Kitting can have a significant impact on your company’s sales. As long as you have more than one product to sell, you could conceivably carry out the kitting process. Nonetheless, it’s best if the products go together with some kind of theme or purpose. This technique can also work with parts of one product or with larger quantities of the same product.
So, for the kitting process, you’re bundling some of your items so you can sell them as a single unit. You can pick as many products as makes sense to sell together in one kit. Once you have your kit together, you give it a single SKU number within your system. The bundle is now a separate offering from each component within the bundle.
In a brick-and-mortar sense, it makes sense to keep the items near each other in the warehouse so they can efficiently be bundled when ordered that way. Each time you sell a bundle, you suddenly sell multiple products at once! You also give your customers a helpful option by offering items that can go together. Win-win!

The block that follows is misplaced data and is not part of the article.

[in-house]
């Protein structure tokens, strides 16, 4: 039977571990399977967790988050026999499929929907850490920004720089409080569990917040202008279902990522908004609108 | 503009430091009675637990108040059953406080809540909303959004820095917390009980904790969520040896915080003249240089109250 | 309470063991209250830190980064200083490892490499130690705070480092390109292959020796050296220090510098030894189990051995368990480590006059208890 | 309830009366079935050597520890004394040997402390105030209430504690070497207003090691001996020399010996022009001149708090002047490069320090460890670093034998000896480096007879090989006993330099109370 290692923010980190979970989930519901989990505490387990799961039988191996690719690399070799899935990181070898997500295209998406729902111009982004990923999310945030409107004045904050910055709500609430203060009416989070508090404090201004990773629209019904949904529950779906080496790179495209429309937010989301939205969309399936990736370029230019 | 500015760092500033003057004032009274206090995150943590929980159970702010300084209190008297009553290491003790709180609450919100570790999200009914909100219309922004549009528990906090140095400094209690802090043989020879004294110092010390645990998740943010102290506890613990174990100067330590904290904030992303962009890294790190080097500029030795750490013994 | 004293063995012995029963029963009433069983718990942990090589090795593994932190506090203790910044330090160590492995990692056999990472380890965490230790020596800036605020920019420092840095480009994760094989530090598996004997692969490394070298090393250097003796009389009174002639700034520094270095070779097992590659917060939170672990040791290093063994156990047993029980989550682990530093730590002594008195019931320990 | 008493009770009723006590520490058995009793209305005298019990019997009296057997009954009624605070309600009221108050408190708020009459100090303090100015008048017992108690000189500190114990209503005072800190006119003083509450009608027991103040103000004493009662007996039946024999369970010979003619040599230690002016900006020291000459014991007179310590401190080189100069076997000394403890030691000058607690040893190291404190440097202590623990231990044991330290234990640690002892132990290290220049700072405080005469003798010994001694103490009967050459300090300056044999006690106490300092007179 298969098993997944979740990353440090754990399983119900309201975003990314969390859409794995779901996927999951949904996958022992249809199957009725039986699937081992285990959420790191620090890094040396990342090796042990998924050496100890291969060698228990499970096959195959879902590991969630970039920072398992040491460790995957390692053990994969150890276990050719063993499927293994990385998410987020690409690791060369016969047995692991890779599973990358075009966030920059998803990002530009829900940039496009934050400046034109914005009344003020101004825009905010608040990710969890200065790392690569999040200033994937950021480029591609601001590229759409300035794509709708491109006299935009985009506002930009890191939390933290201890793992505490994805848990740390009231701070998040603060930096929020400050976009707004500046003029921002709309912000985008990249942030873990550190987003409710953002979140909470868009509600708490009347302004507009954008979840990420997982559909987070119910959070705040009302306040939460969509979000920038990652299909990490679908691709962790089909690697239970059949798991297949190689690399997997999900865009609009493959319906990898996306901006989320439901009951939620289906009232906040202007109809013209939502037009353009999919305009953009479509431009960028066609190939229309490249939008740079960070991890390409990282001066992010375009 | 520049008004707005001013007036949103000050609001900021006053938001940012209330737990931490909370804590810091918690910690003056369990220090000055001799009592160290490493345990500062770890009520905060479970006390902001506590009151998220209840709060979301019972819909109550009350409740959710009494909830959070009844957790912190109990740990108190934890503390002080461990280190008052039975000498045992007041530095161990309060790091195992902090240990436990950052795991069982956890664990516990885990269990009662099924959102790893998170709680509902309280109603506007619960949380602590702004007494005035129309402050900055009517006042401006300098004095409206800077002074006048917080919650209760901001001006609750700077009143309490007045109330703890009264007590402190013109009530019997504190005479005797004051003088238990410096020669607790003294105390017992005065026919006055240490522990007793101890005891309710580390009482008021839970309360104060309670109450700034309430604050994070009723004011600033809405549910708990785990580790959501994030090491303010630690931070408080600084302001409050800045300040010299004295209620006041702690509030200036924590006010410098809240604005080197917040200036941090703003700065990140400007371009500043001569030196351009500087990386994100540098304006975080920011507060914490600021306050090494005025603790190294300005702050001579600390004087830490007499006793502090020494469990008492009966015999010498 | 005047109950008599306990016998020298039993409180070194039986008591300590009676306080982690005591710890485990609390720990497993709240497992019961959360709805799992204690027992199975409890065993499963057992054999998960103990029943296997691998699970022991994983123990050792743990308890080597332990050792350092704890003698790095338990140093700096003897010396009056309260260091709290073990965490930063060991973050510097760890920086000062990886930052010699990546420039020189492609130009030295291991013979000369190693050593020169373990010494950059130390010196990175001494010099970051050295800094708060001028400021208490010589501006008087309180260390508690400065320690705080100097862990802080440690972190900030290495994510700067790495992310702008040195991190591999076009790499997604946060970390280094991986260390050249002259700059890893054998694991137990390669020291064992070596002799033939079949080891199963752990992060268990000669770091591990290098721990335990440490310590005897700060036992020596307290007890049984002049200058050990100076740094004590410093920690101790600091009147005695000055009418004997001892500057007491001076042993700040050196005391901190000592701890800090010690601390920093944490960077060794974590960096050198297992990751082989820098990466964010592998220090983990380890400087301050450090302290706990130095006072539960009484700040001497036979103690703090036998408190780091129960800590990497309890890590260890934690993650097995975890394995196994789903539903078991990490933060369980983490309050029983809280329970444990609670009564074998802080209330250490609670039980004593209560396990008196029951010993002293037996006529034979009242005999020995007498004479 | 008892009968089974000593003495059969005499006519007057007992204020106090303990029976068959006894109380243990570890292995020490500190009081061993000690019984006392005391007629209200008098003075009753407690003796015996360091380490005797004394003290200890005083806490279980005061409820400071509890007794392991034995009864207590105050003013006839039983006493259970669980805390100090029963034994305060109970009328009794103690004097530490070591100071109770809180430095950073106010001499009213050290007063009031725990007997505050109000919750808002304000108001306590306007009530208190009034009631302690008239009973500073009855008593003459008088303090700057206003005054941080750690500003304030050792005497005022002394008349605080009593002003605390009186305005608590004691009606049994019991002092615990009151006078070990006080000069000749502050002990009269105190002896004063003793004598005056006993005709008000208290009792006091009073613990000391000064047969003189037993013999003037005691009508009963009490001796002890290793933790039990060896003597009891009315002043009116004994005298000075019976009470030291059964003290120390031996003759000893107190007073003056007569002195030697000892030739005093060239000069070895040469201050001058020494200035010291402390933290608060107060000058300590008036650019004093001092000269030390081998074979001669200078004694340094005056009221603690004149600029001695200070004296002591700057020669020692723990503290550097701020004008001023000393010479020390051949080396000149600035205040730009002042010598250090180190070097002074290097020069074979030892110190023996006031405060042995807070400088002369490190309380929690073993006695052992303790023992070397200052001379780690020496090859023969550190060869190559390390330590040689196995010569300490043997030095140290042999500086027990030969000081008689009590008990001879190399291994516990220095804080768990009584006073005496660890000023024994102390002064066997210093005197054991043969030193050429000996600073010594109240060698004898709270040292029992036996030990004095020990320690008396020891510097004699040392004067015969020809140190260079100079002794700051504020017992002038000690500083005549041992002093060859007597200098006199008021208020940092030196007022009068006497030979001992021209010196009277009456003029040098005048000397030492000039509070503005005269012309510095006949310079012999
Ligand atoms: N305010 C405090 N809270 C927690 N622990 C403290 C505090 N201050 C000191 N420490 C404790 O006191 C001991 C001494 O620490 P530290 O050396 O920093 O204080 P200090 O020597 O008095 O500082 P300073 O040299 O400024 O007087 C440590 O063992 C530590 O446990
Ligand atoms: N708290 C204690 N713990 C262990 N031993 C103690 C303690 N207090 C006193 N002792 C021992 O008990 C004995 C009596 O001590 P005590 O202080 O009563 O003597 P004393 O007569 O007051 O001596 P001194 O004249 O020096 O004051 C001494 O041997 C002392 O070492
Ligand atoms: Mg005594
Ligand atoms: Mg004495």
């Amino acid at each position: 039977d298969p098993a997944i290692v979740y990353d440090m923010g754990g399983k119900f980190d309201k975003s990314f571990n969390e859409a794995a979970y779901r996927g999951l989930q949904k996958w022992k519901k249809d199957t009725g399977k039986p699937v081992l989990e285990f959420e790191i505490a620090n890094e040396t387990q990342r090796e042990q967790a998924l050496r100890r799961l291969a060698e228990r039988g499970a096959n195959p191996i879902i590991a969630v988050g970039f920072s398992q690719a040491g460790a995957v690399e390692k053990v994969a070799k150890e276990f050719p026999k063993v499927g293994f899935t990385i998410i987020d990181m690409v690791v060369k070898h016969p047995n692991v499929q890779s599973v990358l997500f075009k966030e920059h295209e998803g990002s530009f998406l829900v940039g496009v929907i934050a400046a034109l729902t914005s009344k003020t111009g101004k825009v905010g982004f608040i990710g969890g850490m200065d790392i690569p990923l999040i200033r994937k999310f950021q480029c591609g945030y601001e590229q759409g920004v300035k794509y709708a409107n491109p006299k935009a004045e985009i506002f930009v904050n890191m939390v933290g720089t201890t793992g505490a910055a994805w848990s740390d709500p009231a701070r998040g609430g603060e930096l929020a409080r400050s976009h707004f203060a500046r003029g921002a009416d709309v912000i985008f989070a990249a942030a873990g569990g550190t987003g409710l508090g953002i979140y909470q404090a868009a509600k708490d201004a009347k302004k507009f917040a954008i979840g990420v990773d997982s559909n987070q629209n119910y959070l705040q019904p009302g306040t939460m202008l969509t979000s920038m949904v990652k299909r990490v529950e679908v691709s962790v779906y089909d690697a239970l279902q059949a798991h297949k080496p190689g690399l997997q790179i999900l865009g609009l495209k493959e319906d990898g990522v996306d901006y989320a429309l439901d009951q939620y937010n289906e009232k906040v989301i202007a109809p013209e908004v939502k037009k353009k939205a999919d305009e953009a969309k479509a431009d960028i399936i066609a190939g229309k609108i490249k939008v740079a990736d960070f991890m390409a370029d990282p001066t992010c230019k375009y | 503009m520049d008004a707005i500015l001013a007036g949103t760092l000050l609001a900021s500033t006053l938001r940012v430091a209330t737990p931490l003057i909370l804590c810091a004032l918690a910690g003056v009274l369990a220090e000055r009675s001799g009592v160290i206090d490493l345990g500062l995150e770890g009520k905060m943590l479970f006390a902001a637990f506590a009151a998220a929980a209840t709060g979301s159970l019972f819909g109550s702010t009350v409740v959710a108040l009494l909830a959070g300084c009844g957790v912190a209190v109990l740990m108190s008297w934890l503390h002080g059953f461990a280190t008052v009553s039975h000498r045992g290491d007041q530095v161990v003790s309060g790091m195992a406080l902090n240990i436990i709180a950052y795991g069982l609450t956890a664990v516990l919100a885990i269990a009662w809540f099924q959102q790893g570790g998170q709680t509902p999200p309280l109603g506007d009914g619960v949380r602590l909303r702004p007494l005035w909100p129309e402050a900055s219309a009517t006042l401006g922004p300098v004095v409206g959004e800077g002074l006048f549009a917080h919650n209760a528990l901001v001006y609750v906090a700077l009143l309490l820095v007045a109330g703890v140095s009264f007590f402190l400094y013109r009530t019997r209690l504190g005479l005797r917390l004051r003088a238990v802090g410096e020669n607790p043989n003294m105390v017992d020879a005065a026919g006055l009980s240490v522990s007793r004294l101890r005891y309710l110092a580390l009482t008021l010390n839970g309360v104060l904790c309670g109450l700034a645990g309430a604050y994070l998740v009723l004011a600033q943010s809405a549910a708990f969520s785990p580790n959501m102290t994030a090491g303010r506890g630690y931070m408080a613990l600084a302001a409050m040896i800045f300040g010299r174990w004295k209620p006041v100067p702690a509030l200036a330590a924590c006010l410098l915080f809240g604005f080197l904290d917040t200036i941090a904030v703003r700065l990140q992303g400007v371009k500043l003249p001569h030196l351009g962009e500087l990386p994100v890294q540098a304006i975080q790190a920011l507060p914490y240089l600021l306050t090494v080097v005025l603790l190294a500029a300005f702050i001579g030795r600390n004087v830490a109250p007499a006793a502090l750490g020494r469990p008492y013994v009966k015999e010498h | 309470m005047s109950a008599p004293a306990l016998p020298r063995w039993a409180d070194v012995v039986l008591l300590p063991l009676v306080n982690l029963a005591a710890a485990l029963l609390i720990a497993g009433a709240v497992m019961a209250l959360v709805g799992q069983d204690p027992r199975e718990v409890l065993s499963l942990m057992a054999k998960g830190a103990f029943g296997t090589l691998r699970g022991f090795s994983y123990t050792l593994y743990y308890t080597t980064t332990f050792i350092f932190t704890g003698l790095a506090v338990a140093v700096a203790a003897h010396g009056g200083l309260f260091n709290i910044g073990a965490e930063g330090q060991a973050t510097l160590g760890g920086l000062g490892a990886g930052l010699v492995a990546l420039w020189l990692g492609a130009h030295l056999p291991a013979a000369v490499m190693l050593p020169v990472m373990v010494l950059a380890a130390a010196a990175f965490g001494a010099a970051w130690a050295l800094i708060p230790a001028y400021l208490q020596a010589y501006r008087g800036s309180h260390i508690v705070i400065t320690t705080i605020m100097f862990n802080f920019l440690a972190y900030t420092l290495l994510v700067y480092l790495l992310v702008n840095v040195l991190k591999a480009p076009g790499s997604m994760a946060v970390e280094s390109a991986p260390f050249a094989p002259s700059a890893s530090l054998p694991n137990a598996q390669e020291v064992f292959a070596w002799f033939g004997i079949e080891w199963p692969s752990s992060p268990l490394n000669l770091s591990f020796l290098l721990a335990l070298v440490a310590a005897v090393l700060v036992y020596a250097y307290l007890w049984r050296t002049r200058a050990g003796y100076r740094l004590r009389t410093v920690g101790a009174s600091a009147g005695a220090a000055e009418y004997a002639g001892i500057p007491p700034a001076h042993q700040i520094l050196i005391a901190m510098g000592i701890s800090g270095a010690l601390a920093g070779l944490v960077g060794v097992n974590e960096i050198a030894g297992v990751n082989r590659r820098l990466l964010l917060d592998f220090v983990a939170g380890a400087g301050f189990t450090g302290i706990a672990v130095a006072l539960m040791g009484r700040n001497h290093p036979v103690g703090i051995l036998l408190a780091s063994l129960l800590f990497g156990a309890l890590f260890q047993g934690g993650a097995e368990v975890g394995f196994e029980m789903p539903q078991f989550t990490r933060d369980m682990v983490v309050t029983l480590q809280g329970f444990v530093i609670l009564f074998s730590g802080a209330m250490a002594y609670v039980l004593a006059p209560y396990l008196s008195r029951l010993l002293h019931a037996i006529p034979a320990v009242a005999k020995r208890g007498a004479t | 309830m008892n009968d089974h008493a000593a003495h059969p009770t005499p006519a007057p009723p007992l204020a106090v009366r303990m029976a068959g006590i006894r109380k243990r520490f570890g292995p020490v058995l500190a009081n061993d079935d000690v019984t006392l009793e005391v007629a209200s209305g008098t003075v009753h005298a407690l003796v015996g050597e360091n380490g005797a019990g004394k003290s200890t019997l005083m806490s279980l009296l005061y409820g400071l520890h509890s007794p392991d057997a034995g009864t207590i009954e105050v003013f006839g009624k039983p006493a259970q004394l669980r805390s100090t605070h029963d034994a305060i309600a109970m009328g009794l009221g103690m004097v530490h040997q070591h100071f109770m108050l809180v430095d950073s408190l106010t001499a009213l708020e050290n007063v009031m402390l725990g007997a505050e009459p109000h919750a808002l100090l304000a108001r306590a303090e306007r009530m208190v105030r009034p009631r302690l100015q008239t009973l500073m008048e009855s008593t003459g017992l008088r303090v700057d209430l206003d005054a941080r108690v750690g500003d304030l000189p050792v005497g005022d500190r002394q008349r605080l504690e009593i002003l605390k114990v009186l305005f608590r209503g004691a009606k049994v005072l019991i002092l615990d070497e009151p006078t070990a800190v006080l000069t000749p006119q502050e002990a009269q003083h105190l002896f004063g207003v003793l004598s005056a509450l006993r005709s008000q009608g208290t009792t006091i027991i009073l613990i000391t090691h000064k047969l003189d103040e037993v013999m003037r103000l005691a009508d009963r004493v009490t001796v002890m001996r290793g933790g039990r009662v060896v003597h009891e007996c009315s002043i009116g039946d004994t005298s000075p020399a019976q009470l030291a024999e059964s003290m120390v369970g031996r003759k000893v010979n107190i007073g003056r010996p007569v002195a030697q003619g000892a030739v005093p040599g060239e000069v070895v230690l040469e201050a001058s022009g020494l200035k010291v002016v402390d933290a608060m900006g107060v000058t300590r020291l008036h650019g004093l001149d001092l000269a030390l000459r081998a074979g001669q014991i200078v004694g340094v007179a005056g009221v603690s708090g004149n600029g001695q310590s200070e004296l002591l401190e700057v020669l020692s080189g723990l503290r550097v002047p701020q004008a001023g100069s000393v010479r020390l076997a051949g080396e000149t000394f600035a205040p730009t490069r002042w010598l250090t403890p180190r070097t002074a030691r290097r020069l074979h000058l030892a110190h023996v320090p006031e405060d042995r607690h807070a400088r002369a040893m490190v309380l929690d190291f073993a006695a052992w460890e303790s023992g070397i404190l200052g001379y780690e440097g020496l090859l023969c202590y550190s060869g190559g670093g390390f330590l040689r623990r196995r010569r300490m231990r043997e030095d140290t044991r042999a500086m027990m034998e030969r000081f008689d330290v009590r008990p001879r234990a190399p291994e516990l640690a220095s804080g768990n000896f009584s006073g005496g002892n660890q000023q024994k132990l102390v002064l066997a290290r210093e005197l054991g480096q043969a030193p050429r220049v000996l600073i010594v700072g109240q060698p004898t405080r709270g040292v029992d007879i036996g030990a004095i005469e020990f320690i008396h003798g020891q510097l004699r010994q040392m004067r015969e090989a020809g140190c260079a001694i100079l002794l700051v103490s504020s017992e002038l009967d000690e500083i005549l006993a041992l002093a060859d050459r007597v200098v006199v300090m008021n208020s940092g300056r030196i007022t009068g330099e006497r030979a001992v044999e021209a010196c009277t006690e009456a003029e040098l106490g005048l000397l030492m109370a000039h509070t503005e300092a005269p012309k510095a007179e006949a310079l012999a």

Within the Ordoro system, you can set it up so that when a kit sells, the inventory deducts from each item within the kit. This keeps your inventory accurate and up to date. Ordoro allows you to sell single kits or multi-level ones. Within the system, you can set up a kitting process by setting the quantity of an item that is needed for a kit.
It’s possible to do kitting with components from the various items in your inventory and even from items in different warehouses. Many companies also do kitting and assembly to bring together the items a customer will need to assemble a product once they receive it. Ordoro can simplify the kitting process flow chart so it’s no longer complicated.
You hear this lingo – kitting – and you probably wonder whether you should be doing it for your business. Overall, kitting gives you another option for selling your goods. It can help you sell more than you otherwise would, which is the name of the game, right? It’s definitely a strategy worth looking into when you have an ecommerce or manufacturing business of any size.
But the lingo can get technical, so what the heck is kitting exactly?! The kitting definition basically equates to bundling. It’s where you put together separate products into a grouped set that you can then sell as one unit. You’re creating a kit, hence the term kitting. This tiny change to the way you offer goods can create major results for your business while making selling easier. Sounds good, right?